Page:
Have you ever wondered where thankfulness comes from? Does it come from having things like health, a spouse, a family, or a great career? Does it come from owning a big home or a fast car? Most would agree that if thankfulness came from these things, then un-thankfulness would also come from not having these things. A materialistic culture might make such assumptions, but the meaning goes deeper than the matter that passes through our hands.
I am convinced that both thankfulness and un-thankfulness are ways of thinking. Both are a choice of how we see God and the world. Both can be fostered or inhibited.
Here are 7 attitudes that can hinder us from being thankful:
The “stuff” God allows through our hands is the test of whether or not that “stuff” will have us, or whether we can just have “stuff”. The constant drive for more in a materialistic culture will keep us in a constant unthankful state because we never attain what we think will make us happy. Jesus warned against being defined by “stuff”:
And He said to them, “Take care, and be on your guard against all covetousness, for one’s life does not consist in the abundance of his possessions.”
Some are stuck in a cycle of time. They cannot be happy today because of happened yesterday. Psychologists call this “rumination. It’s when cows chew on their cud, chomping over and over without swallowing. Psychologists say that
when people ruminate, “they repeat negative thoughts over and over, dwelling on something either in the past or the present” (Psychology Today).
Un-thankfulness says, “Look at all the bad things that have happened to me all these years”, but thankfulness says, “It’s been rough but look at what God has done through it”. Paul, not fixating on his prison cell, said: “I know that this shall work to my salvation”.
We compare our looks, our bodies, our incomes, our families, our spouses, our homes, and our careers with others. We see a “perfectly” built person on TV and instantly (to our dismay) match ourselves up.
The quickest way to have a bad day is to compare yourself to others. It is the quickest way to feel depressed, inadequate or a failure. Comparing ourselves only embraces a spectral fantasy. In fact, we cannot imagine a hero without varnishing over their flaws and imperfections. Thankfulness however embraces our reality as is with gratefulness and says along with the Psalmist,
“I am fearfully and wonderfully made” Psalm 139:14
It has been said:
“If you realized how powerful your thoughts are, you would never think a negative thought.” (Peace Pilgrim quotes).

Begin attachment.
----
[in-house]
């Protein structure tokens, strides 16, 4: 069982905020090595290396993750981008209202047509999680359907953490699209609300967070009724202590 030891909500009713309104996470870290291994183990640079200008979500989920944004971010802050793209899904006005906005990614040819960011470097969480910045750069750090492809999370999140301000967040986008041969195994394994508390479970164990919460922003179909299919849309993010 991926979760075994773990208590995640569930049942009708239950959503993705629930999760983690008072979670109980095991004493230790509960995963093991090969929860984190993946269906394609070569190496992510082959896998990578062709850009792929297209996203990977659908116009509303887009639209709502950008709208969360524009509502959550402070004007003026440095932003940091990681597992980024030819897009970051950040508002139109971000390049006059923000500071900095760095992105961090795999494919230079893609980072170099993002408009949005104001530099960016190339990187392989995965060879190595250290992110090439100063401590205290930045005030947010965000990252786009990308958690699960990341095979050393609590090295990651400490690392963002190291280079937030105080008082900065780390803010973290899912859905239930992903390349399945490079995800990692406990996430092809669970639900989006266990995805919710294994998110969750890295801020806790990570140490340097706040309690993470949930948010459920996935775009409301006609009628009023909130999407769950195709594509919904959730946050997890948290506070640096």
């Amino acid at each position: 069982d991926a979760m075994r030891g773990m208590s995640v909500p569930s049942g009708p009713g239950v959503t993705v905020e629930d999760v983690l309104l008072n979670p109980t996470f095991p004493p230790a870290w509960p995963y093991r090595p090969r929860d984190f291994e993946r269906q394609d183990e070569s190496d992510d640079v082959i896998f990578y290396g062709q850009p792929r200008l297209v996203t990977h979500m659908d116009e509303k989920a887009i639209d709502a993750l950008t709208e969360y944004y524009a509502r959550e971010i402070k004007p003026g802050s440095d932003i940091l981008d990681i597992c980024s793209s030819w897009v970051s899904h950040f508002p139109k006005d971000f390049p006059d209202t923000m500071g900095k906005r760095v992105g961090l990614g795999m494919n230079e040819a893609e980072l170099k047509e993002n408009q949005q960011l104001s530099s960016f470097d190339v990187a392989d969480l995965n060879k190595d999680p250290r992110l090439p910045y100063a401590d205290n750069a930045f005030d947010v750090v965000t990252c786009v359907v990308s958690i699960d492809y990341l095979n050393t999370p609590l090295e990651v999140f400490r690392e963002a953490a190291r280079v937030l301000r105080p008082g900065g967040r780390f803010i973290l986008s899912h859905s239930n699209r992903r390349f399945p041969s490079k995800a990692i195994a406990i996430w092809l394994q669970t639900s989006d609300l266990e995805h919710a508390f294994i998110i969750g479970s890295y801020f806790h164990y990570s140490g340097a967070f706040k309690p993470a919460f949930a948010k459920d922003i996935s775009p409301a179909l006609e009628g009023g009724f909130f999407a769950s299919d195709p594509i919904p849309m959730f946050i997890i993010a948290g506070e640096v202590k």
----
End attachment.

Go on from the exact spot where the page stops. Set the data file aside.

When has focusing on the negative ever helped you in any way? Dwelling on the negative drains every part of you, but thankfulness creates spiritual vitality and lifts you up in every way. God gives us life-giving things to dwell on in these words:
“Whatever is true, whatever is honorable, whatever is just, whatever is pure, whatever is lovely, whatever is commendable, if there is any excellence, if there is anything worthy of praise, think about these things.”
We tend to measure our lives by lack – what we don’t have – Lack of having the perfect job, people’s praise, lack of the things we want, or relationships. We believe that if we don’t have these things, we don’t really have anything. We equate blessing with the amount of “things” we have so that when we lose X, we lose everything. This is why Hebrews tells us:
Keep your life free from love of money, and be content with what you have, for He has said, “I will never leave you nor forsake you.”
“What did he/she mean by that”?. “Did you see how he looked at me”? “The doctor is going to give me the worst case scenario”! “How can God love me if I went through that that situation?”. These outlooks underline the fact that there is what really happened, and then there is the story we tell ourselves.
Did you know that there is a connection between un-thankfulness and believing untruths? Romans connects these words:
“Because that, when they knew God, they glorified him not as God, neither were thankful; but became vain in their imaginations, and their foolish heart was darkened”
When we are unthankful, it opens the door to thankless theories in our head. But true thankfulness always points you back to God and like the Psalmist insists:
“I will see the goodness of the LORD in the land of the living”.
When something intense happens – When someone says something hurtful – An interaction at work- Bad news or tragedy – These have the effect of dropping red dye in a glass of water. Everything becomes clouded. The Word calls this “the cares of this world that choke out the Word”. Any confident thinking or attitudes become strangled out of you. But Paul gives us hope in his letter to the Philippians:
“Do not be anxious about anything, but in everything by prayer and supplication with thanksgiving let your requests be made known to God.”
It has been observed that every letter Paul wrote except for Galatians , 1st Timothy and Titus contained thanksgiving in some way. No other writer opens with thanksgiving the way Paul did. So could it be that it wasn’t the miracles Paul did, the sufferings of being nearly stoned to death more than once, shipwrecked, or beatings that made Paul great. It was Paul’s mindset of gratitude in any circumstance.